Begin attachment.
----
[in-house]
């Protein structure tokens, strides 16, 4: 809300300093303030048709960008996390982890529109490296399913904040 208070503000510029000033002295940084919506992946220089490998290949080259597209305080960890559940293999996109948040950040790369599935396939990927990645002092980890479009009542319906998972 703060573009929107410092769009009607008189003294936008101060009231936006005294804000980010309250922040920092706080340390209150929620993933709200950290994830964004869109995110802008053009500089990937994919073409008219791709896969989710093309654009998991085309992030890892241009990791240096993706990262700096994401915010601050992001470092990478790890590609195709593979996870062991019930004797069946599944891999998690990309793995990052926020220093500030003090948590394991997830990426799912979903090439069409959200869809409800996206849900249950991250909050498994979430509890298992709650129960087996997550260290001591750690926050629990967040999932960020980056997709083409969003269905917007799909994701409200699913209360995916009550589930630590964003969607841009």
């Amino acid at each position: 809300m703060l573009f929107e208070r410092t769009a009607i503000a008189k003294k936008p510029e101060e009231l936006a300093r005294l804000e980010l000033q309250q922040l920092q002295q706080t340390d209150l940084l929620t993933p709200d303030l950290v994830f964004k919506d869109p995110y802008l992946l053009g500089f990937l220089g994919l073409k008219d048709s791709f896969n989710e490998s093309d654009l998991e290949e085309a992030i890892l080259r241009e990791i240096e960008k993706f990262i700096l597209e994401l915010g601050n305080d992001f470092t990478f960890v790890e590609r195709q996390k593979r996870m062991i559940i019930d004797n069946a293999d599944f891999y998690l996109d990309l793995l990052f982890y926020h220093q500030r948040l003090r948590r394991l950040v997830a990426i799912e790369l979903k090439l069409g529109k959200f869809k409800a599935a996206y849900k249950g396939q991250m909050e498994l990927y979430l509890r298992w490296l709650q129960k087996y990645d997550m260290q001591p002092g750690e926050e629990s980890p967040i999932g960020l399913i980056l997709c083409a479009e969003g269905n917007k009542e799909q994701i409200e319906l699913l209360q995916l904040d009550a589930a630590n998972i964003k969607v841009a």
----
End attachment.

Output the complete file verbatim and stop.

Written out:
[in-house]
């Protein structure tokens, strides 16, 4: 809300300093303030048709960008996390982890529109490296399913904040 208070503000510029000033002295940084919506992946220089490998290949080259597209305080960890559940293999996109948040950040790369599935396939990927990645002092980890479009009542319906998972 703060573009929107410092769009009607008189003294936008101060009231936006005294804000980010309250922040920092706080340390209150929620993933709200950290994830964004869109995110802008053009500089990937994919073409008219791709896969989710093309654009998991085309992030890892241009990791240096993706990262700096994401915010601050992001470092990478790890590609195709593979996870062991019930004797069946599944891999998690990309793995990052926020220093500030003090948590394991997830990426799912979903090439069409959200869809409800996206849900249950991250909050498994979430509890298992709650129960087996997550260290001591750690926050629990967040999932960020980056997709083409969003269905917007799909994701409200699913209360995916009550589930630590964003969607841009």
């Amino acid at each position: 809300m703060l573009f929107e208070r410092t769009a009607i503000a008189k003294k936008p510029e101060e009231l936006a300093r005294l804000e980010l000033q309250q922040l920092q002295q706080t340390d209150l940084l929620t993933p709200d303030l950290v994830f964004k919506d869109p995110y802008l992946l053009g500089f990937l220089g994919l073409k008219d048709s791709f896969n989710e490998s093309d654009l998991e290949e085309a992030i890892l080259r241009e990791i240096e960008k993706f990262i700096l597209e994401l915010g601050n305080d992001f470092t990478f960890v790890e590609r195709q996390k593979r996870m062991i559940i019930d004797n069946a293999d599944f891999y998690l996109d990309l793995l990052f982890y926020h220093q500030r948040l003090r948590r394991l950040v997830a990426i799912e790369l979903k090439l069409g529109k959200f869809k409800a599935a996206y849900k249950g396939q991250m909050e498994l990927y979430l509890r298992w490296l709650q129960k087996y990645d997550m260290q001591p002092g750690e926050e629990s980890p967040i999932g960020l399913i980056l997709c083409a479009e969003g269905n917007k009542e799909q994701i409200e319906l699913l209360q995916l904040d009550a589930a630590n998972i964003k969607v841009a």